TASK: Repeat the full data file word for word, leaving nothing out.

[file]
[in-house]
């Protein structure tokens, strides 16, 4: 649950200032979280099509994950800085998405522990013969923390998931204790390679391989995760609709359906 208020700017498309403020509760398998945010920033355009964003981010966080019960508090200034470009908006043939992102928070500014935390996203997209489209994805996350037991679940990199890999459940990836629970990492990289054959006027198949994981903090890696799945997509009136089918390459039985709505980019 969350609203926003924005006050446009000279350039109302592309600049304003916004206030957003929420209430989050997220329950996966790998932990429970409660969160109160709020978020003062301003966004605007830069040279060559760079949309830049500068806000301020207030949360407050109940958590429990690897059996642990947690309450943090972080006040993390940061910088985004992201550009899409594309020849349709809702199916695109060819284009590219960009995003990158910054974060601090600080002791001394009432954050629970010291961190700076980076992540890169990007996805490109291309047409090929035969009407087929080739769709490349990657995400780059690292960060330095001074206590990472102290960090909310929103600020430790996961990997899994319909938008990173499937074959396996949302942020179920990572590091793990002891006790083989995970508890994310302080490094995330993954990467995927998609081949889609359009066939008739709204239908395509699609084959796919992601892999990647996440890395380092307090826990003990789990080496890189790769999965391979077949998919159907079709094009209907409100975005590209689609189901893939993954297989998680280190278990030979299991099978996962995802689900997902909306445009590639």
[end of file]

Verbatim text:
[in-house]
């Protein structure tokens, strides 16, 4: 649950200032979280099509994950800085998405522990013969923390998931204790390679391989995760609709359906 208020700017498309403020509760398998945010920033355009964003981010966080019960508090200034470009908006043939992102928070500014935390996203997209489209994805996350037991679940990199890999459940990836629970990492990289054959006027198949994981903090890696799945997509009136089918390459039985709505980019 969350609203926003924005006050446009000279350039109302592309600049304003916004206030957003929420209430989050997220329950996966790998932990429970409660969160109160709020978020003062301003966004605007830069040279060559760079949309830049500068806000301020207030949360407050109940958590429990690897059996642990947690309450943090972080006040993390940061910088985004992201550009899409594309020849349709809702199916695109060819284009590219960009995003990158910054974060601090600080002791001394009432954050629970010291961190700076980076992540890169990007996805490109291309047409090929035969009407087929080739769709490349990657995400780059690292960060330095001074206590990472102290960090909310929103600020430790996961990997899994319909938008990173499937074959396996949302942020179920990572590091793990002891006790083989995970508890994310302080490094995330993954990467995927998609081949889609359009066939008739709204239908395509699609084959796919992601892999990647996440890395380092307090826990003990789990080496890189790769999965391979077949998919159907079709094009209907409100975005590209689609189901893939993954297989998680280190278990030979299991099978996962995802689900997902909306445009590639």